- Date published:
1:06 pm, September 7th, 2016 - 18 comments
Categories: capitalism, class, Environment, political alternatives, racism, socialism - Tags: class, climate change, democracy, protest, racism
Is there a racist element to global warming? Well, if you consider that the majority of accumulated emissions come from nations of richer ‘whiter’ peoples and that the impacts of climate change will hit nations of poorer ‘non-white’ peoples hardest, then yes.
And so it makes perfect sense that “Black Lives Matter” closed down London City airport. Climate change and race are not separate issues.
Then there is the matter of class.
Piketty and Chancel (pdf) released a report on emissions last year around the same time that Oxfam released their own report on CO2 emissions. Both reports found that the vast majority of emissions are released by a relatively small clique of rich people. They found that the breakdown was true for populations within any given nation as well as for the populations across nations – ie, the global population.
The complete breakdown was that the richest 10% of people release 50% of emissions, the following richest 40% of people release 40% of emissions and the poorest 50% of people release 10% of emissions.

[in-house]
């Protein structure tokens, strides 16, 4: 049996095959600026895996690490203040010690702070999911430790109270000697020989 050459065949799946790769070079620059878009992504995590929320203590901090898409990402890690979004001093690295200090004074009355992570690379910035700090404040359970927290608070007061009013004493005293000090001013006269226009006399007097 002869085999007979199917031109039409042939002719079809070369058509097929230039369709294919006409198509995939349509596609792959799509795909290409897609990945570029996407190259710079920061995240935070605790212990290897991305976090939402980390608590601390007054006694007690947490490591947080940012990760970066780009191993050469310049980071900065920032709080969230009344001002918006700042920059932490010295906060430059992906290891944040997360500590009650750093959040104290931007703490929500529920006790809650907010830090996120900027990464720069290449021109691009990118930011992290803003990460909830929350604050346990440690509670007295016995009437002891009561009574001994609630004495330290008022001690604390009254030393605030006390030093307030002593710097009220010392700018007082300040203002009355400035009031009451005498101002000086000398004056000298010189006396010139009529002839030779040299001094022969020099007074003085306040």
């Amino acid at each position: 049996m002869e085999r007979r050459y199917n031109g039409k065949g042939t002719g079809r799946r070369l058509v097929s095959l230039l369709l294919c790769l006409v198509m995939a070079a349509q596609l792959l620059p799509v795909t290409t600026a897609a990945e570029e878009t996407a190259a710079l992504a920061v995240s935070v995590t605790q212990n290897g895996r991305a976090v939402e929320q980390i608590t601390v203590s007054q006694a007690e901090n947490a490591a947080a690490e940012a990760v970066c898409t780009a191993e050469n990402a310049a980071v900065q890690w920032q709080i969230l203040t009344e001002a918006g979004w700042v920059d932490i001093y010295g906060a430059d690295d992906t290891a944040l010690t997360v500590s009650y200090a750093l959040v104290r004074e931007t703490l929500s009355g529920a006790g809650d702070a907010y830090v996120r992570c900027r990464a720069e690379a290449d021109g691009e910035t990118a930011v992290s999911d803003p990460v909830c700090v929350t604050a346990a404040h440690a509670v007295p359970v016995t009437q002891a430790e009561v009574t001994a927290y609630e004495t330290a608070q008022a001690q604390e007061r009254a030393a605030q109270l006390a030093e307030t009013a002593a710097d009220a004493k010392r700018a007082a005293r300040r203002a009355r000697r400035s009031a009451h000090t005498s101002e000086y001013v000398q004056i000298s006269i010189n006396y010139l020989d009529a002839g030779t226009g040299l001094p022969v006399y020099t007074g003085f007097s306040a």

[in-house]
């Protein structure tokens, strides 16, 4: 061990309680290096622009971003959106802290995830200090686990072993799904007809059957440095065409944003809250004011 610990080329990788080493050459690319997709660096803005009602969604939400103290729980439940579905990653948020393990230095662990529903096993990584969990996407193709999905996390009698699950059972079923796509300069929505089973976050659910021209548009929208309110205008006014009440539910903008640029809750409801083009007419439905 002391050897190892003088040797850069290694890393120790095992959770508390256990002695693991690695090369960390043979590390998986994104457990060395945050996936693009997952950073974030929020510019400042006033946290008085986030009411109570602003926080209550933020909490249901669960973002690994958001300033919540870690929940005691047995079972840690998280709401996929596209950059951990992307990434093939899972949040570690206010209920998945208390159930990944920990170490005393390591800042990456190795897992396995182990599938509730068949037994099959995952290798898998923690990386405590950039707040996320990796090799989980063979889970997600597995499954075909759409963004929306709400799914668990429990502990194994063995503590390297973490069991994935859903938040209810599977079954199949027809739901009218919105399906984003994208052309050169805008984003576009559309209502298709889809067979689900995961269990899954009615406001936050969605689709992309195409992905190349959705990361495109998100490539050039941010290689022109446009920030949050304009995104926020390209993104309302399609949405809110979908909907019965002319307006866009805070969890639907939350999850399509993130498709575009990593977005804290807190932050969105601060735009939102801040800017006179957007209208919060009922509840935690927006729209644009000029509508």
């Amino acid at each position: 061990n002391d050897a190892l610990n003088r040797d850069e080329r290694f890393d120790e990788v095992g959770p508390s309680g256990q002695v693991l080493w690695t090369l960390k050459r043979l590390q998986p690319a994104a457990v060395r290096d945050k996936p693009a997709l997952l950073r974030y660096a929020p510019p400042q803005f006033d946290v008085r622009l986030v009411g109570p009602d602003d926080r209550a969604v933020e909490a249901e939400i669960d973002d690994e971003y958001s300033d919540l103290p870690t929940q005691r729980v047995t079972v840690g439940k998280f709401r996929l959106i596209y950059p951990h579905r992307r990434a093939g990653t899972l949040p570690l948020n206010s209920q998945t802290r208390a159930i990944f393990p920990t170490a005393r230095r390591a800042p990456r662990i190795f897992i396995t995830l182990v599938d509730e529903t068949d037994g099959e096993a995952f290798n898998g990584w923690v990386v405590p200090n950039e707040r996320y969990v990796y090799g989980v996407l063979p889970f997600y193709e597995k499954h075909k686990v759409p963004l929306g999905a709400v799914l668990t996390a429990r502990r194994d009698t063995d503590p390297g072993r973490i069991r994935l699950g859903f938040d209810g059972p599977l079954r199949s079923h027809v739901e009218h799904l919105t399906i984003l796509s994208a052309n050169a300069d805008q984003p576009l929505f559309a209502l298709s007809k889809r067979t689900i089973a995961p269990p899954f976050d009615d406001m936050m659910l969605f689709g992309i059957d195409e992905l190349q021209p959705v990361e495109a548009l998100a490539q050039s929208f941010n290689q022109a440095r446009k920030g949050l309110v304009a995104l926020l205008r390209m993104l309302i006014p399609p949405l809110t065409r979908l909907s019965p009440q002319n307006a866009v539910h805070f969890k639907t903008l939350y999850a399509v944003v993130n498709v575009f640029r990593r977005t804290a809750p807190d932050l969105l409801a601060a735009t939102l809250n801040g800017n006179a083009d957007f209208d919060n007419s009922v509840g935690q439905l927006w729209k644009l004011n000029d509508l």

Many reading this are going to, yet again, wring their hands, draw the curtains and cling to familiar comforts. But what about you? You going to get off your chuff?
If you’re in Dunedin, there’s a ‘Protestival for Democracy’ this Saturday at 1 p.m. gathering at the dental school. It seems to have been organised by the group TTP Action Dunedin who recognise that the days of single issue politics are over. This from their face book page (public).
We in Dunedin will be taking part in the national day of action, on the theme of Reclaim Democracy – The People’s Alternatives, with a march and rally in the Octagon on the 10th September 2016.
We demand social and climate justice!
Our community opposes the TPPA, privatization, asset sales and attacks on public services and Treaty rights, exploitation of workers, oil exploration, fracking and continued damage to our environment.
So get out your hobby horse, high horse, bandwagon or whatever. Whether your passion is related to climate change, gender, trade, union rights or housing – whatever – they are all interconnected in a multitude of ways and all feed into almost any major headline statement in a variety of ways. Our job is simply to steer our passion nimbly and appropriately according to the headline of a given day.
Democracy’s an easy one, right? Okay, see you there.